Our 2010 alumnus Biz, formerly Biscuit, has left for the Rainbow Bridge. His mom Kate is the very talented artist who donated our calendar contest prize sculpture.
Biz’s foster mom Debbie fostered Biz for a long time before Biz found Kate and Stan, his forever family. Of course, their pack, Druid, Dash and Jasmine, the Greyhounds and Devon, the Poodle approved of him first. Biz had been abandoned as a young pup. A rescue group took him in and he was taken in by a family who two years later gave him up. Sadly, he had not been well fed or ever loved.
His mom Kate in a loving tribute said, Biz was an abundant, joyful personality. So darn cute to look at and so different in every way from any other breed that had been with us. For most dogs it would take about 6 months before they are feeling safe in a new home. At the end of two weeks, he had made the adjustment and adapted easily into our routine. He demonstrated to us that his job was patrolling the fence and gate. For the next 9 years, every daybreak he would race through the dog door and happily announce to us (and the world) that we could relax, he was on duty. He raced up the fence line reporting, through his barks, the imminent danger of cars, trucks, bikes, walkers, and horseback riders that came past our property. His barks were never threatening - more like “hear ye, hear ye.”
In my experience, dogs generally arrive in my life for a reason. I wasn’t certain of it when Biz came but barely 6 weeks later, Druid Prince, our Greyhound was badly injured and died. Barely a month later, Dash, our black Greyhound, became ill and died. As Biz nestled against us and rested his head on our laps, we realized he had come to ease the loss of our boys.
Biz suffered terribly from storm anxiety. When Covid hit everyone was staying home. The summers of 2020/2021 were quite different because during storms, I would go sit on the couch, wrap Biz in a towel and just let him shake until the storm passed. He was zoned out with storm terror, but I just loved him and the bond between us deepened. Seldom is there a dog who enters my life without some lesson for me to learn. I began to observe the great accuracy that Biz had in predicting storms. His tail would go down in stages until it was hugged tightly under his belly. We learned that within 20 minutes a storm would be here. He was more accurate than the local forecasters.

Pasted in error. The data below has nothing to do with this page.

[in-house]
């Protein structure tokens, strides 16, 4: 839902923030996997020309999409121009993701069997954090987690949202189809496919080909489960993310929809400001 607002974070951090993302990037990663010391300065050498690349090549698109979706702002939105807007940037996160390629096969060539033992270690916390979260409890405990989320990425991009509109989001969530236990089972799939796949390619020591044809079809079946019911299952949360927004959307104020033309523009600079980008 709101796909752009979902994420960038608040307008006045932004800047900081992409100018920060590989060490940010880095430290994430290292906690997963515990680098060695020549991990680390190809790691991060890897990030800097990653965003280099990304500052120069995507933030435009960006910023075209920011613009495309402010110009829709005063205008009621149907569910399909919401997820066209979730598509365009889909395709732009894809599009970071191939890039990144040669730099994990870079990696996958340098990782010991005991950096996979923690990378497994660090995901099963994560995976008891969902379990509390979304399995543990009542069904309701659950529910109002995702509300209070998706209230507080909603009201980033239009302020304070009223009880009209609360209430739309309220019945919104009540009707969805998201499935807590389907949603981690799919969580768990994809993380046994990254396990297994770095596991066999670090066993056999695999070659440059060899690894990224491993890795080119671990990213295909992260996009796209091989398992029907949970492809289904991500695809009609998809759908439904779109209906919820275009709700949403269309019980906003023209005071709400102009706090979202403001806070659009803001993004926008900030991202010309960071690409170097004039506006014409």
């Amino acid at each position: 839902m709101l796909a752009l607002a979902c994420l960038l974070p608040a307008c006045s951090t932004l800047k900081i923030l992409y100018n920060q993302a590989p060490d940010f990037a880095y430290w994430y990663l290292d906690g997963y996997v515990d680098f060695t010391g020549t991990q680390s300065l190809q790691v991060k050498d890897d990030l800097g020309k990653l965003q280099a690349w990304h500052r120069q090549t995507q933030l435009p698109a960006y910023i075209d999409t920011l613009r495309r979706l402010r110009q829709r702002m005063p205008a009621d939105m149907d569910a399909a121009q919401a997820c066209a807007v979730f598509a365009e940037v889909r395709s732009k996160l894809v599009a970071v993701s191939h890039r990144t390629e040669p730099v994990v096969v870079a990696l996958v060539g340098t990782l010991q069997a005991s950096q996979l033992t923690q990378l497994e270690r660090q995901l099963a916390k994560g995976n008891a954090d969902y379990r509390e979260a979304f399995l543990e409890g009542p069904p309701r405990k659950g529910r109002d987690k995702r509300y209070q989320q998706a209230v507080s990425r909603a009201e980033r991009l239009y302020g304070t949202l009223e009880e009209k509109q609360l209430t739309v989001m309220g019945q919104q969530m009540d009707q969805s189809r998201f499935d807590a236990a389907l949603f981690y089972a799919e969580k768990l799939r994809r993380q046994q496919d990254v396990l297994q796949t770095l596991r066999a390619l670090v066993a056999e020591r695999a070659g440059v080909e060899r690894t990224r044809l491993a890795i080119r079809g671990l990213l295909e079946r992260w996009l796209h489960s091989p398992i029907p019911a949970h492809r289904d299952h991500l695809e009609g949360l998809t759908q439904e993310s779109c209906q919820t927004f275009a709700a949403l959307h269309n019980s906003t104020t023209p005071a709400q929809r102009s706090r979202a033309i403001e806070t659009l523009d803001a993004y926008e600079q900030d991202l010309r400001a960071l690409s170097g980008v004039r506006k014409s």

Jake, our Great Pyrenees had come as a foster and of course I failed miserably, and he became another forever dog. Jake and Biz had their own strange working relationship. Jake took the floor by the window as his territory where he could do his “secret service” thing. He would let out a woof at whatever he saw passing by and if Biz was napping, he would levitate off his bed with high pitched yippings - “I’m coming, I'm on it, whatever it is I’ve got it.” and out he’d race to the gate. I think sometimes Jake just woofed to pull Biz’s chain, but I knew they were buddies because when we took walks, they’d walk shoulder to shoulder- touching a little.
Jake died a few days before Christmas 2022. Biz went into deep mourning and refused to eat for 5 days. He had always been Jake's underling and now he realized HE WAS IN CHARGE! The transformation was impressive. He paid absolutely no attention to his tumor and was in and out of the house every few minutes, patrolling. Never have we had a Top Dog who was as diligent in his protective role as this little “Pocket Pointer”. He went at top speed until the 13th of April. It seemed that almost overnight his tumor had become huge. Rimadyl was no longer keeping him out of pain. He let us know it was time. With aching hearts, we helped him go to the Rainbow Bridge the next day.
Was it difficult? To the max! But it was JUST difficult. What will be impossible is forgetting this magnificent soul. It will be impossible to forget the cold nose reminding me it is time to make dinner; Impossible not to visualize the amazing spring he had in his walk even to the very end. Impossible not to feel a tear when there is no white ticked body racing to welcome us home, then with a quick “Hi, glad your back” he’d race into the house kicking his heels high in that special way he had.
Lesson learned, my beloved friend. Happy travels.